Saving ourselves from capitalism in a time of corporate power

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Chrystia Freedland, the prominent Reuters editor just recruited by the Liberals to contest the nomination in the Toronto Centre riding vacated by Bob Rae, remarks how capitalism deserves credit as "the best prosperity-creating system humanity has come up with so far." True enough, it has done better than feudalism, slavery, hunting, fishing and food gathering. The issue is whether it is time to move past profit seeking as the answer, and on to a better economic system, or whether capitalism just needs to evolve.

Freeland wants to enter politics as a champion of the middle class. She has reported on how recourse to flexible labour markets helps explain the deep recessionary conditions forced on families in the U.K. In The Price of Inequality, Joseph Stiglitz pointed out how institutional forces conspired to weaken unions and lower wages, leaving more for the rich.

Freeland has written a bestseller documenting the rise of the rich: Plutocrats: The Rise of the New Global Super-Rich and the Fall of Everyone Else. Recently she has identified a hopeful initiative in the State of Delaware -- the benefit corporation -- a legal entity incorporated to meet socially responsible goals, not just maximize profits.

Trying to save capitalism from itself has emerged as an American intellectual industry. At least one adviser at the Institute for New Economic Thinking posits that economists, not capitalism, are responsible for the economic slump. He and his colleagues have inaugurated a research program on Imperfect Economic Knowledge to show how to do it right.

More promisingly, the Modern Monetary Theorists based in Kansas City, Missouri have a solution to the crisis: make the government employer of last resort, providing minimum-wage jobs with minimum legal benefits to anyone willing to work.

New York Times columnist and Princeton economist Paul Krugman argues government austerity makes most people worse off. Presumably, governments turn things around for capitalism, but not necessarily for workers.

In the 25 good years after World War II, economic policy experts had minor differences. Would it be left to the central bank to control the money supply and make the economy behave, or did governments have to compensate for economic weakness by direct spending?

In recent years, those who thought governments only looked out for their own interests and were incapable of minding the economy, somehow convinced people that corporations could be trusted to exert greater and greater influence and privilege.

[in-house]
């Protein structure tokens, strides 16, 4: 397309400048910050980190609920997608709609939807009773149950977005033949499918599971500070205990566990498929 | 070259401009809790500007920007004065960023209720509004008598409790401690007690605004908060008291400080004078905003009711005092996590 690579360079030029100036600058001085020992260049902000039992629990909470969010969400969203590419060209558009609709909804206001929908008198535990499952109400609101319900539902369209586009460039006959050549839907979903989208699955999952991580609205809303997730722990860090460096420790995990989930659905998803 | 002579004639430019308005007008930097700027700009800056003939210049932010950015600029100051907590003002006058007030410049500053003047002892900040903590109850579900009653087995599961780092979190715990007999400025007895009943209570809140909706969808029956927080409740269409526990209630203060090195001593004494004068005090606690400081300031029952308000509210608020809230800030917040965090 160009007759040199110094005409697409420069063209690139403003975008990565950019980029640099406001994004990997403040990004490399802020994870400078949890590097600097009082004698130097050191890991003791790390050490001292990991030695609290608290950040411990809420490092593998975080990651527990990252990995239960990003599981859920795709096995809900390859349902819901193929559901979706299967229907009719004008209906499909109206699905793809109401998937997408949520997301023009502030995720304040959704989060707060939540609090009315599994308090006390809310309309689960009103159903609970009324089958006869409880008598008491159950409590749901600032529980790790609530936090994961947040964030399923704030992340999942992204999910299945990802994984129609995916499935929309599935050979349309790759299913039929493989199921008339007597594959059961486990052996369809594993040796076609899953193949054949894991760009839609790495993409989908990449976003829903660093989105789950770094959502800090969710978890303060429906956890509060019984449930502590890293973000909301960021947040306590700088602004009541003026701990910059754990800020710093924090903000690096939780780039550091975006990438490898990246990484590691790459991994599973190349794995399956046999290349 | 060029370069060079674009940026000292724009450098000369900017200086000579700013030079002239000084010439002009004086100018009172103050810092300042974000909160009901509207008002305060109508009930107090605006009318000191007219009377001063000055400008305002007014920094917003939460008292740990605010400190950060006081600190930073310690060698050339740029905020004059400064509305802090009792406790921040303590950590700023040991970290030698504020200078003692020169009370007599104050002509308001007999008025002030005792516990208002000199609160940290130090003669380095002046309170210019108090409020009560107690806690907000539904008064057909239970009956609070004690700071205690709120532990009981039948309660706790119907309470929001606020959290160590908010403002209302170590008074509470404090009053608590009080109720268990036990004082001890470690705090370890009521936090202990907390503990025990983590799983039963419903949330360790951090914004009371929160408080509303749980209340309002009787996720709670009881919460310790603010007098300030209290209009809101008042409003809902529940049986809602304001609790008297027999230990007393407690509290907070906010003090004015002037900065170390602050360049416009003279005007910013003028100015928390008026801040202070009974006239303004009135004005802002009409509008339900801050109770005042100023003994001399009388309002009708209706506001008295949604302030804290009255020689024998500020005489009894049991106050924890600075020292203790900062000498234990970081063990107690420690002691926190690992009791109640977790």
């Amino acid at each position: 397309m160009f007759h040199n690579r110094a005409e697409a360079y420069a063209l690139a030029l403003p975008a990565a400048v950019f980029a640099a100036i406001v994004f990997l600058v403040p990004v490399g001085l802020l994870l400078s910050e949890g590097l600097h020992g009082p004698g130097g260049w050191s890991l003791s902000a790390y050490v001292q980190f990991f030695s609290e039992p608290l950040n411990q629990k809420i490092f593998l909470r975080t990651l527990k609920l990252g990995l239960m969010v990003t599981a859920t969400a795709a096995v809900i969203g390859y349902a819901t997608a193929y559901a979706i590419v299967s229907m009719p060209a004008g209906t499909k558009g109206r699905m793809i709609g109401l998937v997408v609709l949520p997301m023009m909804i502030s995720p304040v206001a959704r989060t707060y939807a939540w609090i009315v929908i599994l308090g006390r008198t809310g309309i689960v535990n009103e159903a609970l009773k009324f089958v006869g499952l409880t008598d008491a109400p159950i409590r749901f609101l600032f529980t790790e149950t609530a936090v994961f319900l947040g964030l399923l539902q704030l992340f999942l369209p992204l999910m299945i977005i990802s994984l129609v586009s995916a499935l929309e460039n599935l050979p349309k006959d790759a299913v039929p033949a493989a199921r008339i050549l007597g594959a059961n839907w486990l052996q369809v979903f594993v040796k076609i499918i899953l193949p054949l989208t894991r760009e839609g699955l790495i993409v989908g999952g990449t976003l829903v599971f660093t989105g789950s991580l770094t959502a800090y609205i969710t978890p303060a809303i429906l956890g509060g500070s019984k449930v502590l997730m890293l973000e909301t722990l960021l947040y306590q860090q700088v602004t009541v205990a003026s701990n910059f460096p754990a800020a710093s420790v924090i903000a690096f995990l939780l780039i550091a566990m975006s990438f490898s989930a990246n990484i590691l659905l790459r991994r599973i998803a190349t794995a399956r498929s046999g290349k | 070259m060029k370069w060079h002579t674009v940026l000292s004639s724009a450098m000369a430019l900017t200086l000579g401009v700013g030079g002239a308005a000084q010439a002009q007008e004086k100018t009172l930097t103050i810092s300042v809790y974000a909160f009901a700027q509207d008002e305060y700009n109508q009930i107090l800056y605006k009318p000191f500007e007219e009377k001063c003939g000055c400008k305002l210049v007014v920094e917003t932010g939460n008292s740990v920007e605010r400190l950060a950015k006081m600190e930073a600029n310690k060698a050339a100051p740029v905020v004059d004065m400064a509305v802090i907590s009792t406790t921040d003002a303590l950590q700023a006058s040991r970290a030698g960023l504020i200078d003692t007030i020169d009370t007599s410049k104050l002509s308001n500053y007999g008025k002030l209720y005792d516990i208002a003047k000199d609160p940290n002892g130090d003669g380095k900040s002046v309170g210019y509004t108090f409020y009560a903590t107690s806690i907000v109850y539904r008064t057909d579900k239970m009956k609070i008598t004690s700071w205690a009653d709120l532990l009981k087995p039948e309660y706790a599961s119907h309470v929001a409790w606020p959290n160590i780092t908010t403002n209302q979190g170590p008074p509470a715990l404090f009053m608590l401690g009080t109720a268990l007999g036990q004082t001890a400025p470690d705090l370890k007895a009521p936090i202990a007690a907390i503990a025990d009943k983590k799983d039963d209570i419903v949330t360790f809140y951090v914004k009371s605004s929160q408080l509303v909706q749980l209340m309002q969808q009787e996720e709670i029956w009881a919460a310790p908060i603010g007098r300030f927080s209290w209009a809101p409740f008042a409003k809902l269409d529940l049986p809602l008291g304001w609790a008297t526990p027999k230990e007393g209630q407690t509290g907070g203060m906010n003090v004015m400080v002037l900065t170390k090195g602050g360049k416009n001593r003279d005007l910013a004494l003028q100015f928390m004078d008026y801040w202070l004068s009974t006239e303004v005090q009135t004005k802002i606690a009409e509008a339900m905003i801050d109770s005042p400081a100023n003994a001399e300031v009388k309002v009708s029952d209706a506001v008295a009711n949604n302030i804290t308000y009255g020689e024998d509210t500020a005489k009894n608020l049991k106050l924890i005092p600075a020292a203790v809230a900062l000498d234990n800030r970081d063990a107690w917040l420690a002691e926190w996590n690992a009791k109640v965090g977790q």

Believing that handing over power and authority to investors determined to make a profit, or fail in the process, somehow gives citizens of our one world the answers to the multiple environmental, economic, social and cultural woes that beset us requires rigorous training in forgetting everything we have learned in past decades, and widespread ignorance of the scientific evidence warning of perils ahead for the planet.

Promoting the interests of corporations currently heating up the planet is bad enough. Worse are the plans afoot to increase climate change exponentially through the mere pursuit of profit by the fossil fuel industry. The very establishment International Energy Agency reports, "the world is drifting further and further from the track it needs to follow."

In Canada, instead of providing new capital for brave new ventures, the Toronto Stock Exchange (TSX) provides comfortable surroundings for big oil, the big banks, telecom operators, real estate and mining giants. The monopoly capitalists are so big, they make constructing a balanced Canadian stock portfolio impossible. No wonder Canadian savings escape abroad in search of some diversity, led by the now privately run Canada Pension Plan.

In 1995, the late Hyman Minsky referred to "money manager" capitalism. Huge pools of money managed by mutual and pension funds are interested in profits and rates of return on their investments, end of story. If investing in arms, nuclear energy, tobacco, junk food, sugary or alcoholic beverages produces a good rate of return, so be it. This capitalism has little to do with the mythical entrepreneur with a line of credit and a bright idea of how to benefit from making people better off.

Minsky explained that corporate executives could be paid excessive salaries, because they benefited from "conveyance," remuneration through a transfer of corporate assets to themselves. In other words, the people running the corporate world are looting it for their own benefit.   

Lots of people understand that just because investing in global warming (fossil fuel producers) makes money does not mean we should be doing it. Disinvestment campaigns have been successful in some sectors, and remain an important tool for limiting capital's freedom to fry the planet.

What needs to be more properly understood, tamed and transformed is private monopoly economic power. Governments can limit this by direct regulatory action. For instance, corporations can be made to stop producing electricity through burning coal. The problem remains that in the U.S. the corporate sector is one step ahead: it works with local allies to rig the political process in favour of King Coal.

The antidote to corporate power is the "other superpower" -- world public opinion. Until a clear understanding of how capitalism fails the people of the world works its way into political consciousness, monopolists looks safe, even from those trying to save an idealized form of capitalism from itself.

Duncan Cameron is the president of and writes a weekly column on politics and current affairs.

Photo: Andrés Nieto Porras/flickr

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